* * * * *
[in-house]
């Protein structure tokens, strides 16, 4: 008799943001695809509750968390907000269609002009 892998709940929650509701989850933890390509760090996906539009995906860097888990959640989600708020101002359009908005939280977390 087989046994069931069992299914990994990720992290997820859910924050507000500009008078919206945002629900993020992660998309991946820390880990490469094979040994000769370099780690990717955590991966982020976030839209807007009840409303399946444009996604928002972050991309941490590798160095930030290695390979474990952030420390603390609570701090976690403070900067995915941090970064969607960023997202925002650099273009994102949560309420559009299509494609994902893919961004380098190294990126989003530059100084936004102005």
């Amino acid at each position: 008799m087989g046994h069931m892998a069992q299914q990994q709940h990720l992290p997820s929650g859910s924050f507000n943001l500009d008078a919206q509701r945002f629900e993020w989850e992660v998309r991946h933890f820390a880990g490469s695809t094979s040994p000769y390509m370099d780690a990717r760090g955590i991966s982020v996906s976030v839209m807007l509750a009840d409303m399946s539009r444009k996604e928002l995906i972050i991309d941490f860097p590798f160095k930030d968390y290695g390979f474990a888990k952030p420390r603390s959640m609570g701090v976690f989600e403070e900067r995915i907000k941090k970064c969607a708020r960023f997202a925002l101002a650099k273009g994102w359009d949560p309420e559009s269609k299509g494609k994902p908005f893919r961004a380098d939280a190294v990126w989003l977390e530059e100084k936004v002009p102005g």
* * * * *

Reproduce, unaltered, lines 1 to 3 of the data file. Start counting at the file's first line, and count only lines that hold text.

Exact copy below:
[in-house]
């Protein structure tokens, strides 16, 4: 008799943001695809509750968390907000269609002009 892998709940929650509701989850933890390509760090996906539009995906860097888990959640989600708020101002359009908005939280977390 087989046994069931069992299914990994990720992290997820859910924050507000500009008078919206945002629900993020992660998309991946820390880990490469094979040994000769370099780690990717955590991966982020976030839209807007009840409303399946444009996604928002972050991309941490590798160095930030290695390979474990952030420390603390609570701090976690403070900067995915941090970064969607960023997202925002650099273009994102949560309420559009299509494609994902893919961004380098190294990126989003530059100084936004102005």
């Amino acid at each position: 008799m087989g046994h069931m892998a069992q299914q990994q709940h990720l992290p997820s929650g859910s924050f507000n943001l500009d008078a919206q509701r945002f629900e993020w989850e992660v998309r991946h933890f820390a880990g490469s695809t094979s040994p000769y390509m370099d780690a990717r760090g955590i991966s982020v996906s976030v839209m807007l509750a009840d409303m399946s539009r444009k996604e928002l995906i972050i991309d941490f860097p590798f160095k930030d968390y290695g390979f474990a888990k952030p420390r603390s959640m609570g701090v976690f989600e403070e900067r995915i907000k941090k970064c969607a708020r960023f997202a925002l101002a650099k273009g994102w359009d949560p309420e559009s269609k299509g494609k994902p908005f893919r961004a380098d939280a190294v990126w989003l977390e530059e100084k936004v002009p102005g």